The methods used to obtain this result were often tortuous, including tying a resistant child’s left hand to immobilise it. Typical of the reasoning to justify such practices is a 1924 letter to the British Medical Journal endorsing “retraining” of left-handers to write with their right hands, because otherwise the left-handed child would risk “retardation in mental development; in some cases…actual feeble-mindedness”. As late as 1946 the former chief psychiatrist of the New York City Board of Education, Abram Blau, warned that, unless retrained, left-handed children risked severe developmental and learning disabilities and insisted that “children should be encouraged in their early years to adopt dextrality…in order to become better equipped to live in our right-sided world”.

What sort of social stigma are they referring to? Ones that I have experienced myself in Thailand and elsewhere in Asia. I have never been to the United Arab Emirates, but I found this on their official website for Washington, D.C.:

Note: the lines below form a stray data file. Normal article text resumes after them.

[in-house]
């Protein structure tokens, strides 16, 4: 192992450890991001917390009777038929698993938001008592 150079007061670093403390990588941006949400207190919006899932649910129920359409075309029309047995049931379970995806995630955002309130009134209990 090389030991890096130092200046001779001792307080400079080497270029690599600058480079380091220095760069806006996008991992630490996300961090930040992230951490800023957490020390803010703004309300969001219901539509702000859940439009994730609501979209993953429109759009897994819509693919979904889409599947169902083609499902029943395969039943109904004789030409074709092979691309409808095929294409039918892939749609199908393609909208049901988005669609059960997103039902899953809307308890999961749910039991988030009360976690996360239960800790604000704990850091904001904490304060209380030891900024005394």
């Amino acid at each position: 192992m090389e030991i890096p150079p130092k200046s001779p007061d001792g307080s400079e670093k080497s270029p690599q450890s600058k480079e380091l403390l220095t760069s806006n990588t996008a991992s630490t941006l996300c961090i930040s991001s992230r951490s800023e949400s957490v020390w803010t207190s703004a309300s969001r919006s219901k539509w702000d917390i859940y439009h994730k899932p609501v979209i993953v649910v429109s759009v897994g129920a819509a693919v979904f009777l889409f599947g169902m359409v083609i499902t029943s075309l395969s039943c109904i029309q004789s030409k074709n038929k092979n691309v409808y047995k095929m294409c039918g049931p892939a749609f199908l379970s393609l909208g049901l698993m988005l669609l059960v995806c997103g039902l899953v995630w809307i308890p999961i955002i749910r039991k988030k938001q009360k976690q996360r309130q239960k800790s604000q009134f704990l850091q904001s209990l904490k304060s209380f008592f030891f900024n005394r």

Traveling in a Muslim Country

Food

The act of communal eating is a highly recognized outward expression of friendship in the Middle East.

– Do not eat with your left hand, which is considered unclean.

If someone makes a scene because I touch food with my left hand, I hand them food with the right. As they eat, I tell them my right hand is my toilet hand. Their facial expressions are priceless.

India also views the left hand as the “dirty hand” in the same way as muslim countries do.

How is being left-handed not right?

I remember the day when my mother was dumbfounded to see my daughter (who was then around two years old) invariably using her left hand for most of her activities. My poor mother reminisced the days when she struggled to convince the elders of the house that her daughter (myself) was left-handed and that there was nothing opprobrious about it but she failed miserably. She was sternly advised to change my natural inclination to use the left hand and fearing the repercussions of defying them, she coerced me into making me a right-hander.

[…]